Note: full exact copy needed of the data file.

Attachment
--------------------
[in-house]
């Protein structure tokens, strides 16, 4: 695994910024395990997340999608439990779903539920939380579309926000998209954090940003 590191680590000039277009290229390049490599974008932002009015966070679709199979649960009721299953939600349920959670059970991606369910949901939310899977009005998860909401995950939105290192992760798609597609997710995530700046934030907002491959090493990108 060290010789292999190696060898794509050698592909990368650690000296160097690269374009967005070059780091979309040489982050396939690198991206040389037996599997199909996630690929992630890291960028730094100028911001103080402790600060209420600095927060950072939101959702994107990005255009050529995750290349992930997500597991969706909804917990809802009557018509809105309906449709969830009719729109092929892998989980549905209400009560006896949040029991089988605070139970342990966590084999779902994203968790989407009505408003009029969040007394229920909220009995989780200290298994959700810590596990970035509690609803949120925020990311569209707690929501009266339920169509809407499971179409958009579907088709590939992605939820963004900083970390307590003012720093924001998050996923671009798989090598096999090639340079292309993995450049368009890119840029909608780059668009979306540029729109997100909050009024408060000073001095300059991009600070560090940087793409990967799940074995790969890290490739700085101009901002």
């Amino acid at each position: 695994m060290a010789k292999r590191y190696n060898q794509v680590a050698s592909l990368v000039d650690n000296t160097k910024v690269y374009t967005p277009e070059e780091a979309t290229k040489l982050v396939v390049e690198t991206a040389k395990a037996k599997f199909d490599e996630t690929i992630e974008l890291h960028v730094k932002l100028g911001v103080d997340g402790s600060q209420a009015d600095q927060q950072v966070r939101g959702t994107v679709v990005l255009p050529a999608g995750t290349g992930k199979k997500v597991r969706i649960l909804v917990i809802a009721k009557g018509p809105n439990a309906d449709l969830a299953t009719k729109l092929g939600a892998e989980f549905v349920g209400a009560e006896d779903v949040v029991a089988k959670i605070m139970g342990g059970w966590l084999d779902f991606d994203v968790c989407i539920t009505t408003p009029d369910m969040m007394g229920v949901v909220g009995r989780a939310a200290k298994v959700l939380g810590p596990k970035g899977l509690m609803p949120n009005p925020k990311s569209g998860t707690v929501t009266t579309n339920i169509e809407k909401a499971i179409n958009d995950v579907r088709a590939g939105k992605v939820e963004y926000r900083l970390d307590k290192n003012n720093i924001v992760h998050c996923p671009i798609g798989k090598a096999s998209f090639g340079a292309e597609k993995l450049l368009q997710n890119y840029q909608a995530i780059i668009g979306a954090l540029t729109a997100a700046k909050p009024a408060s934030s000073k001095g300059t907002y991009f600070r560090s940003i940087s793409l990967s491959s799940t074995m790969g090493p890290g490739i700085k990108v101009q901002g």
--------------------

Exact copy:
[in-house]
């Protein structure tokens, strides 16, 4: 695994910024395990997340999608439990779903539920939380579309926000998209954090940003 590191680590000039277009290229390049490599974008932002009015966070679709199979649960009721299953939600349920959670059970991606369910949901939310899977009005998860909401995950939105290192992760798609597609997710995530700046934030907002491959090493990108 060290010789292999190696060898794509050698592909990368650690000296160097690269374009967005070059780091979309040489982050396939690198991206040389037996599997199909996630690929992630890291960028730094100028911001103080402790600060209420600095927060950072939101959702994107990005255009050529995750290349992930997500597991969706909804917990809802009557018509809105309906449709969830009719729109092929892998989980549905209400009560006896949040029991089988605070139970342990966590084999779902994203968790989407009505408003009029969040007394229920909220009995989780200290298994959700810590596990970035509690609803949120925020990311569209707690929501009266339920169509809407499971179409958009579907088709590939992605939820963004900083970390307590003012720093924001998050996923671009798989090598096999090639340079292309993995450049368009890119840029909608780059668009979306540029729109997100909050009024408060000073001095300059991009600070560090940087793409990967799940074995790969890290490739700085101009901002």
């Amino acid at each position: 695994m060290a010789k292999r590191y190696n060898q794509v680590a050698s592909l990368v000039d650690n000296t160097k910024v690269y374009t967005p277009e070059e780091a979309t290229k040489l982050v396939v390049e690198t991206a040389k395990a037996k599997f199909d490599e996630t690929i992630e974008l890291h960028v730094k932002l100028g911001v103080d997340g402790s600060q209420a009015d600095q927060q950072v966070r939101g959702t994107v679709v990005l255009p050529a999608g995750t290349g992930k199979k997500v597991r969706i649960l909804v917990i809802a009721k009557g018509p809105n439990a309906d449709l969830a299953t009719k729109l092929g939600a892998e989980f549905v349920g209400a009560e006896d779903v949040v029991a089988k959670i605070m139970g342990g059970w966590l084999d779902f991606d994203v968790c989407i539920t009505t408003p009029d369910m969040m007394g229920v949901v909220g009995r989780a939310a200290k298994v959700l939380g810590p596990k970035g899977l509690m609803p949120n009005p925020k990311s569209g998860t707690v929501t009266t579309n339920i169509e809407k909401a499971i179409n958009d995950v579907r088709a590939g939105k992605v939820e963004y926000r900083l970390d307590k290192n003012n720093i924001v992760h998050c996923p671009i798609g798989k090598a096999s998209f090639g340079a292309e597609k993995l450049l368009q997710n890119y840029q909608a995530i780059i668009g979306a954090l540029t729109a997100a700046k909050p009024a408060s934030s000073k001095g300059t907002y991009f600070r560090s940003i940087s793409l990967s491959s799940t074995m790969g090493p890290g490739i700085k990108v101009q901002g």